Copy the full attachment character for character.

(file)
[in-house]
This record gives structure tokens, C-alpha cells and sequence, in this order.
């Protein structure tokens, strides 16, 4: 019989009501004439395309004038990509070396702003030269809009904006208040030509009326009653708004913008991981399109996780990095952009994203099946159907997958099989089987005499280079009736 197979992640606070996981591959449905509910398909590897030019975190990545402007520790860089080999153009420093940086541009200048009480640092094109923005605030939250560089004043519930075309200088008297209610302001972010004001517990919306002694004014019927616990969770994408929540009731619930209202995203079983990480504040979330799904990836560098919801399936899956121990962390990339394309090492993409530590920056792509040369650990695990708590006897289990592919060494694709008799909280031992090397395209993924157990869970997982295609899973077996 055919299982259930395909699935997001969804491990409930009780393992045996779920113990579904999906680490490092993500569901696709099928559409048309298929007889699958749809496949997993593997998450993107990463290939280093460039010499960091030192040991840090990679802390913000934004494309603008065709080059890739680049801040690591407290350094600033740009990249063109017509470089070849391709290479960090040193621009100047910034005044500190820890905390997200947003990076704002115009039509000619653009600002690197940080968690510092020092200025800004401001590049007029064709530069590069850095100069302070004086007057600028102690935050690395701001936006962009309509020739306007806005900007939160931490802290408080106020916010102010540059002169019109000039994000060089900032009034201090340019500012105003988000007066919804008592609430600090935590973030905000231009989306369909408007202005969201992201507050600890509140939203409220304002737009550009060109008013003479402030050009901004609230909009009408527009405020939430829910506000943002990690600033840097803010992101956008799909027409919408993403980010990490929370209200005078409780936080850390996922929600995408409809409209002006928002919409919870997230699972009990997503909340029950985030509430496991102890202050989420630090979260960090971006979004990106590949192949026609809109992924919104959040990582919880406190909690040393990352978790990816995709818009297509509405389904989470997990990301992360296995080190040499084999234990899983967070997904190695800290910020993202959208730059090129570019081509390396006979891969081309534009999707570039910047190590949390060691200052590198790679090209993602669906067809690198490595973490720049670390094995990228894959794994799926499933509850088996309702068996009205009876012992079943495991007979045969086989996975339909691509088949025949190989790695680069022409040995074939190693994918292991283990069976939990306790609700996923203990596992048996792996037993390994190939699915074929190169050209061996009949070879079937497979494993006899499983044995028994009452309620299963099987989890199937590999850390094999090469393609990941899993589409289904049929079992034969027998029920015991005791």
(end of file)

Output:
[in-house]
This record gives structure tokens, C-alpha cells and sequence, in this order.
């Protein structure tokens, strides 16, 4: 019989009501004439395309004038990509070396702003030269809009904006208040030509009326009653708004913008991981399109996780990095952009994203099946159907997958099989089987005499280079009736 197979992640606070996981591959449905509910398909590897030019975190990545402007520790860089080999153009420093940086541009200048009480640092094109923005605030939250560089004043519930075309200088008297209610302001972010004001517990919306002694004014019927616990969770994408929540009731619930209202995203079983990480504040979330799904990836560098919801399936899956121990962390990339394309090492993409530590920056792509040369650990695990708590006897289990592919060494694709008799909280031992090397395209993924157990869970997982295609899973077996 055919299982259930395909699935997001969804491990409930009780393992045996779920113990579904999906680490490092993500569901696709099928559409048309298929007889699958749809496949997993593997998450993107990463290939280093460039010499960091030192040991840090990679802390913000934004494309603008065709080059890739680049801040690591407290350094600033740009990249063109017509470089070849391709290479960090040193621009100047910034005044500190820890905390997200947003990076704002115009039509000619653009600002690197940080968690510092020092200025800004401001590049007029064709530069590069850095100069302070004086007057600028102690935050690395701001936006962009309509020739306007806005900007939160931490802290408080106020916010102010540059002169019109000039994000060089900032009034201090340019500012105003988000007066919804008592609430600090935590973030905000231009989306369909408007202005969201992201507050600890509140939203409220304002737009550009060109008013003479402030050009901004609230909009009408527009405020939430829910506000943002990690600033840097803010992101956008799909027409919408993403980010990490929370209200005078409780936080850390996922929600995408409809409209002006928002919409919870997230699972009990997503909340029950985030509430496991102890202050989420630090979260960090971006979004990106590949192949026609809109992924919104959040990582919880406190909690040393990352978790990816995709818009297509509405389904989470997990990301992360296995080190040499084999234990899983967070997904190695800290910020993202959208730059090129570019081509390396006979891969081309534009999707570039910047190590949390060691200052590198790679090209993602669906067809690198490595973490720049670390094995990228894959794994799926499933509850088996309702068996009205009876012992079943495991007979045969086989996975339909691509088949025949190989790695680069022409040995074939190693994918292991283990069976939990306790609700996923203990596992048996792996037993390994190939699915074929190169050209061996009949070879079937497979494993006899499983044995028994009452309620299963099987989890199937590999850390094999090469393609990941899993589409289904049929079992034969027998029920015991005791």